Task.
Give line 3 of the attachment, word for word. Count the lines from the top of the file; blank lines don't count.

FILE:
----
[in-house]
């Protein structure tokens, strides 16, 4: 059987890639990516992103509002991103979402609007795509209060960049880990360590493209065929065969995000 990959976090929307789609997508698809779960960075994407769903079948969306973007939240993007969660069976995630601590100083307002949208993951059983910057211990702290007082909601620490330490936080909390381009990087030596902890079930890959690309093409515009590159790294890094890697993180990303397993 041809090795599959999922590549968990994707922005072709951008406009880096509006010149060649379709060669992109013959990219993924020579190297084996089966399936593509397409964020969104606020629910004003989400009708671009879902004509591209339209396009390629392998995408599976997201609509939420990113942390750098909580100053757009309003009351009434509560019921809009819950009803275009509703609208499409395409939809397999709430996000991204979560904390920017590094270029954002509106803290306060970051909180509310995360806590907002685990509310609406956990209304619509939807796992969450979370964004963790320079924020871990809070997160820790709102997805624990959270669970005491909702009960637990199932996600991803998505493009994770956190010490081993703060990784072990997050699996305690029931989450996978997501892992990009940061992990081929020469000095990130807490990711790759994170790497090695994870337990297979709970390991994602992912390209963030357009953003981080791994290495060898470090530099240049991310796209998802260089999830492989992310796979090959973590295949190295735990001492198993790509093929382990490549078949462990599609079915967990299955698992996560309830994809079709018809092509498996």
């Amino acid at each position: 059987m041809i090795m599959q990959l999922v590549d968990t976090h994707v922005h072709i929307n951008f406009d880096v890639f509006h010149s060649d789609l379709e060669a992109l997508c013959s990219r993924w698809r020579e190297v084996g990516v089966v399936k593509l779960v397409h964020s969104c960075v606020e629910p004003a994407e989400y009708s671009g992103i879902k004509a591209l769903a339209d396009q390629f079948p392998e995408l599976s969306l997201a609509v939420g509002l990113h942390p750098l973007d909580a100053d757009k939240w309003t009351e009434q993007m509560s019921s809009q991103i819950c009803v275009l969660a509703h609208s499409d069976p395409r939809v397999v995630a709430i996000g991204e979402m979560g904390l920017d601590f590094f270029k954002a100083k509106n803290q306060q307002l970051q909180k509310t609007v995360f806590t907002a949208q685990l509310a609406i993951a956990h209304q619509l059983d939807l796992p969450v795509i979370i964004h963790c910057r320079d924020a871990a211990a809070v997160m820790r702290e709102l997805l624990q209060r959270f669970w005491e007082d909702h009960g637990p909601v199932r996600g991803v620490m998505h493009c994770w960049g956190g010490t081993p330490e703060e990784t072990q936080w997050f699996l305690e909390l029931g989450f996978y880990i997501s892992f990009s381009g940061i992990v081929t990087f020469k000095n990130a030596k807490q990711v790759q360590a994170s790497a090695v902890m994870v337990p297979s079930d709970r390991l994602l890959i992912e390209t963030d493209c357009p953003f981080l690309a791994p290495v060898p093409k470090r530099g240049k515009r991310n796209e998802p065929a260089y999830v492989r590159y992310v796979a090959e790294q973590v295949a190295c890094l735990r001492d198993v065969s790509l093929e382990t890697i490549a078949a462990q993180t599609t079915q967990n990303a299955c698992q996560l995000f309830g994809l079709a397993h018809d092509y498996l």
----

């Amino acid at each position: 059987m041809i090795m599959q990959l999922v590549d968990t976090h994707v922005h072709i929307n951008f406009d880096v890639f509006h010149s060649d789609l379709e060669a992109l997508c013959s990219r993924w698809r020579e190297v084996g990516v089966v399936k593509l779960v397409h964020s969104c960075v606020e629910p004003a994407e989400y009708s671009g992103i879902k004509a591209l769903a339209d396009q390629f079948p392998e995408l599976s969306l997201a609509v939420g509002l990113h942390p750098l973007d909580a100053d757009k939240w309003t009351e009434q993007m509560s019921s809009q991103i819950c009803v275009l969660a509703h609208s499409d069976p395409r939809v397999v995630a709430i996000g991204e979402m979560g904390l920017d601590f590094f270029k954002a100083k509106n803290q306060q307002l970051q909180k509310t609007v995360f806590t907002a949208q685990l509310a609406i993951a956990h209304q619509l059983d939807l796992p969450v795509i979370i964004h963790c910057r320079d924020a871990a211990a809070v997160m820790r702290e709102l997805l624990q209060r959270f669970w005491e007082d909702h009960g637990p909601v199932r996600g991803v620490m998505h493009c994770w960049g956190g010490t081993p330490e703060e990784t072990q936080w997050f699996l305690e909390l029931g989450f996978y880990i997501s892992f990009s381009g940061i992990v081929t990087f020469k000095n990130a030596k807490q990711v790759q360590a994170s790497a090695v902890m994870v337990p297979s079930d709970r390991l994602l890959i992912e390209t963030d493209c357009p953003f981080l690309a791994p290495v060898p093409k470090r530099g240049k515009r991310n796209e998802p065929a260089y999830v492989r590159y992310v796979a090959e790294q973590v295949a190295c890094l735990r001492d198993v065969s790509l093929e382990t890697i490549a078949a462990q993180t599609t079915q967990n990303a299955c698992q996560l995000f309830g994809l079709a397993h018809d092509y498996l």